However in a perfect world where the switches are all the same platform type all you would need to do is copy the image to the master switch and it will take care of upgrading all the others. You can point your boot variable to the master switch as a central location for all the other switch to grab from or you can do it individually. Problems I've seen before is when the boot variable points to the master switch and you don't have a copy of the image on all the other switches the stack fails if the master dies because the image only existing / pointed to the master switch. So best practice would be to make sure each switch has a copy of it in their flash and upgrade accordingly.
    Currently Studying: IE Stuff...kinda...for now...
    My ultimate career goal: To climb to the top of the computer network industry food chain.
    "Winning means you're willing to go longer, work harder, and give more than anyone else." - Vince Lombardi
    Reply With Quote Quote  

  7. Senior Member
    Join Date
    Sep 2004
    Location
    New York
    Posts
    420

    Certifications
    MS IT, BS IT, CCIE R&S, CCNP, CCDP, CISSP, Sec+
    #6
    make sure you know which switch types are which member number. Download the ipservice and universal of the same version. Copy the correct IOS to each switches flash. Set the boot statement per switch for the correct IOS...

    Reload when authorized.
    Reply With Quote Quote  

  8. Senior Member adam220891's Avatar
    Join Date
    Aug 2013
    Location
    NJ
    Posts
    140

    Certifications
    A+, Net+, Sec+, Project+, Linux+, CCNA: Sec, CCNA: R&S, CCDA, CCNP: R&S
    #7
    Quote Originally Posted by clarson View Post
    1) why aren't you calling Cisco and getting their answer on this.

    2) why aren't to testing this in a lab environment before making changes to 1000's of switchports.

    3) are you really going to beleive what someone tells you on some forum on the internet. You should always test before making changes, even if the OEM says it is ok.

    the only one with something to lose if this fails is you. So, make sure your doing it right. the last guy had problems and isn't doing it anymore. You don't want to be that guy.

    but, like you said the stack members have to be similar models with similar version of the ios. But, what you describe seems to be quite a strecht. If it can be done, Cisco should have a procedure on how to do it. and what your expectations can be in the event of a switch failure.
    1. CCO account got disabled for some reason so in meantime thought I'd talk to like-minded folks. I've since fixed that issue and opened a TAC case.

    2. I don't have any access to a lab environment. I have been here a total of two months and the fact that we have 100 mbps switches everywhere might be indicative of the resource set we are apparently working with. So, instead of doing every single stack at one go I'm doing due diligence first, following the CR process, and going in with a plan turning a scheduled maintenance window.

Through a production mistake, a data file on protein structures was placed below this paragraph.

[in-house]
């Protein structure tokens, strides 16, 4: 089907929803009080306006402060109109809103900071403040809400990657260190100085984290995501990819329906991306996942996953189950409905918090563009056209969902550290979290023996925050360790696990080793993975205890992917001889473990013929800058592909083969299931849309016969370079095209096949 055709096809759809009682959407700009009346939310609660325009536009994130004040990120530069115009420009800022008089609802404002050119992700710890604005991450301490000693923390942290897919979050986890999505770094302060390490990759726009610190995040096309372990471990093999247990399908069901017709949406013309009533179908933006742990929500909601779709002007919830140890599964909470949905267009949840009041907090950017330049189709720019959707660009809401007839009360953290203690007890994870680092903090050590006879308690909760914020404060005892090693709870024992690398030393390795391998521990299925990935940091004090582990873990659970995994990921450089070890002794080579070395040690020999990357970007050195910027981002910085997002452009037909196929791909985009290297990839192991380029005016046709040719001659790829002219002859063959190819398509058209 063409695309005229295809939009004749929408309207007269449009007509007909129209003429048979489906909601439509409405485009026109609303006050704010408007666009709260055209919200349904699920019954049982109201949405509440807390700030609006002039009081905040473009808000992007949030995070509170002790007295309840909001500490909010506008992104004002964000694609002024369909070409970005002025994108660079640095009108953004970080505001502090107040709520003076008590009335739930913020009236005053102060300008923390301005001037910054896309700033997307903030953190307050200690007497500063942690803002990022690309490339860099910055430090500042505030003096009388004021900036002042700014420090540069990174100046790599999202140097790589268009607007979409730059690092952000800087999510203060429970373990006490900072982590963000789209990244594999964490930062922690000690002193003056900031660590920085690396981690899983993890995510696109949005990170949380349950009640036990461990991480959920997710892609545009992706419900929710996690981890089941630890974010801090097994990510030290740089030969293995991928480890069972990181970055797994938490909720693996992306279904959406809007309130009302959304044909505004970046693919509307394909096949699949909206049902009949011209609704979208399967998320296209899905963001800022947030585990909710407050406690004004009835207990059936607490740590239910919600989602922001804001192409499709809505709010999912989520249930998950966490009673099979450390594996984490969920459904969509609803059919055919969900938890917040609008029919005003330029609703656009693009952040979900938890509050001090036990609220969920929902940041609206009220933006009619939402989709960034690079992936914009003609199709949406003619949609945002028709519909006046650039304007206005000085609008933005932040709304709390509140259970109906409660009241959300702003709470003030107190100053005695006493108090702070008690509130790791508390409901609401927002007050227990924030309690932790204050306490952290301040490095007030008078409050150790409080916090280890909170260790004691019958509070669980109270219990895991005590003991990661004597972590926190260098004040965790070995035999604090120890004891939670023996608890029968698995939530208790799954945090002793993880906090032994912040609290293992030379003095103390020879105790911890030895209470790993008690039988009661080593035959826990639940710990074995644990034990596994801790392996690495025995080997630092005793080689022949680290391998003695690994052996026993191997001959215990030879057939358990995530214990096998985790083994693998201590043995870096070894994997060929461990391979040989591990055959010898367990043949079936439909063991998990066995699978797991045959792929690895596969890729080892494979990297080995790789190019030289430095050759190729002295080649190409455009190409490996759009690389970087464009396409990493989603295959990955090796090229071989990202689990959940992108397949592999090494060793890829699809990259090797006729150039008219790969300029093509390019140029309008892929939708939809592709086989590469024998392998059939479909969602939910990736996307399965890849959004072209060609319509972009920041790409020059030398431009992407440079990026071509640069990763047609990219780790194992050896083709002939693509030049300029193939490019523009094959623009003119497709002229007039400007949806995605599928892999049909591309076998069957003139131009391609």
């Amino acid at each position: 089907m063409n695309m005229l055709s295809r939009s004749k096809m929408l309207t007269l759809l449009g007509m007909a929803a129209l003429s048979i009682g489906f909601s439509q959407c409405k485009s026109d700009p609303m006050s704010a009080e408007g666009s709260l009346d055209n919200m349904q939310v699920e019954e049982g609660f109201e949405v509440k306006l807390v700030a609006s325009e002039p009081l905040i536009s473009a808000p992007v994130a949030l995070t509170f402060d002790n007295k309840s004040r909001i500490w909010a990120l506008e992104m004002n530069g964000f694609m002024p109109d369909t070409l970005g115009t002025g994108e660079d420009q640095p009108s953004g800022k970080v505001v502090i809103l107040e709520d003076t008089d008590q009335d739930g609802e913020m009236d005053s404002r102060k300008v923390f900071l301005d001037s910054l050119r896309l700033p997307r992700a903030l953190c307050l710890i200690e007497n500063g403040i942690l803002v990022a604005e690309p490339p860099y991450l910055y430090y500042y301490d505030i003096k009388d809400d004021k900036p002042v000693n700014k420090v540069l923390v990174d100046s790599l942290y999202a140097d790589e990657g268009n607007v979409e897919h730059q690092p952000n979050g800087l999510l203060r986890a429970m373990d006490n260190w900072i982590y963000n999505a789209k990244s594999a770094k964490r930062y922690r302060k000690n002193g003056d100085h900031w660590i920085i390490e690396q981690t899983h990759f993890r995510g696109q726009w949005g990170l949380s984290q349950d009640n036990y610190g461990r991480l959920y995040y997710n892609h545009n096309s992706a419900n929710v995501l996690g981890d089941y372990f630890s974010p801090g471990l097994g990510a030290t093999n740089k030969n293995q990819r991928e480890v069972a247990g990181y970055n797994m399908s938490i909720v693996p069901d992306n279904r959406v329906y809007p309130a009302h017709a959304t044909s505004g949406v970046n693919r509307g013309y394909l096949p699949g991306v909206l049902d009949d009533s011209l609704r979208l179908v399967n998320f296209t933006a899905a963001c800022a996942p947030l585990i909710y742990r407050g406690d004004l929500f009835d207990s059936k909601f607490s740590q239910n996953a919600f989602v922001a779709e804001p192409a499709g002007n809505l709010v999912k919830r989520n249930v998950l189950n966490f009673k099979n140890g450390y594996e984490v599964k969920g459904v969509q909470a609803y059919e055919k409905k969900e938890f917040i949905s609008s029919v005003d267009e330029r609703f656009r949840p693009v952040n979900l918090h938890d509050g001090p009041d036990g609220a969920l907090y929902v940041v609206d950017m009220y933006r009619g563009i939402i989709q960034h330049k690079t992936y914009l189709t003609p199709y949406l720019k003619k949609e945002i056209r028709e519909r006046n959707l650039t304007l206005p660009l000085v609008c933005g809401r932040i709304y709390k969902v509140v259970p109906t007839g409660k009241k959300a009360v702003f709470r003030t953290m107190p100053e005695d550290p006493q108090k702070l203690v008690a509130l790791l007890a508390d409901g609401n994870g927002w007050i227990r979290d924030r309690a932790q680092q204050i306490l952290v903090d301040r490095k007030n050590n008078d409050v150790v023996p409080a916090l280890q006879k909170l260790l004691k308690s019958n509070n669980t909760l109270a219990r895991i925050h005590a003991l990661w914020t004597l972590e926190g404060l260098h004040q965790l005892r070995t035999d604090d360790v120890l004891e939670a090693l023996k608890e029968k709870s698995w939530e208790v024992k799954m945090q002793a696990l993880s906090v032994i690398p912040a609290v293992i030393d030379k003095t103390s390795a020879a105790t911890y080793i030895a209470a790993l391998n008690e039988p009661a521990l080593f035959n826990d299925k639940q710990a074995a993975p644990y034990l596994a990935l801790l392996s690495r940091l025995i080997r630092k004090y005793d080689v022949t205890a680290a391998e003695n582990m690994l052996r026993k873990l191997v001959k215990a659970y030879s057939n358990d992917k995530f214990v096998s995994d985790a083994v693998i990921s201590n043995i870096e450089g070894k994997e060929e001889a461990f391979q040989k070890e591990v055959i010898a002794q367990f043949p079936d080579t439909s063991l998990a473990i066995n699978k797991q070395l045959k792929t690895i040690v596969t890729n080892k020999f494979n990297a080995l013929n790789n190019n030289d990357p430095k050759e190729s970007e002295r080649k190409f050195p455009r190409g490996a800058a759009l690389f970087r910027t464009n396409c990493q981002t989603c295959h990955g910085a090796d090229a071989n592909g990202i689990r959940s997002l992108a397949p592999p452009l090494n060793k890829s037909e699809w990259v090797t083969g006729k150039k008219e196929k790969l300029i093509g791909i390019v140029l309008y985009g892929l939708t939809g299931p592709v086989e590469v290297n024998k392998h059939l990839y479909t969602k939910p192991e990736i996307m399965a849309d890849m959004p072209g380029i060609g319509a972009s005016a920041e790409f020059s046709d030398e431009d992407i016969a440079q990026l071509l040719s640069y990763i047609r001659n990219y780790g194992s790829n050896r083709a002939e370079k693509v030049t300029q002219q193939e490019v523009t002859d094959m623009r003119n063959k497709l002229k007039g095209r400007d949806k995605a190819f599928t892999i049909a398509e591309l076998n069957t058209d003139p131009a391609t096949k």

3. Experience trumps text; if someone here tried this before, I'd like to hear about it.

    The guy that did this before and had issues wasn't fired. His team (which is geographically not located at HQ) handles more of the customer-facing resources now. I got minimal info other than (and I'm paraphrasing) "See you have a CR for an upgrade of X switch stack. Nightmare last time. Many hours and hands on deck for it. Good luck."

    The senior engineer who could be doing this also does not work at HQ (for some reason none of these guys do, only me, and I started pretty recently). So, I'm stuck with this.

    FWIW, TAC tells me what I expected. Copy bin files to each switch, verify MD5 hash, then set the new boot parameter before writing the config and reloading. There can be issues with mixing feature sets when a switch in the stack suffers a failure. In this case, the X version is not the master and that was/is part of the issue. If it was so much trouble, I don't know why it wasn't setup as a standalone switch. I'm guessing because the stacks have L3 uplinks to the core and are not trunked, and the person didn't want want to introduce a L2 trunk into the environment and maybe determined that connecting via L3 wasn't worth the hassle for whatever reason.

    We've got issues around here and a serious lack of documentation and consistency. It's a little overwhelming.
    Last edited by adam220891; 06-15-2017 at 01:17 PM.
    Title: Network Engineer
    Degree: B.S. in Information Technology
    Certs: CCNP: R&S, CCDA, CCNA: R&S, CCNA: Sec, CCENT, Project+, Linux+, Sec+, Net+, A+, MCP
    Reply With Quote Quote  

+ Reply to Thread

Social Networking & Bookmarks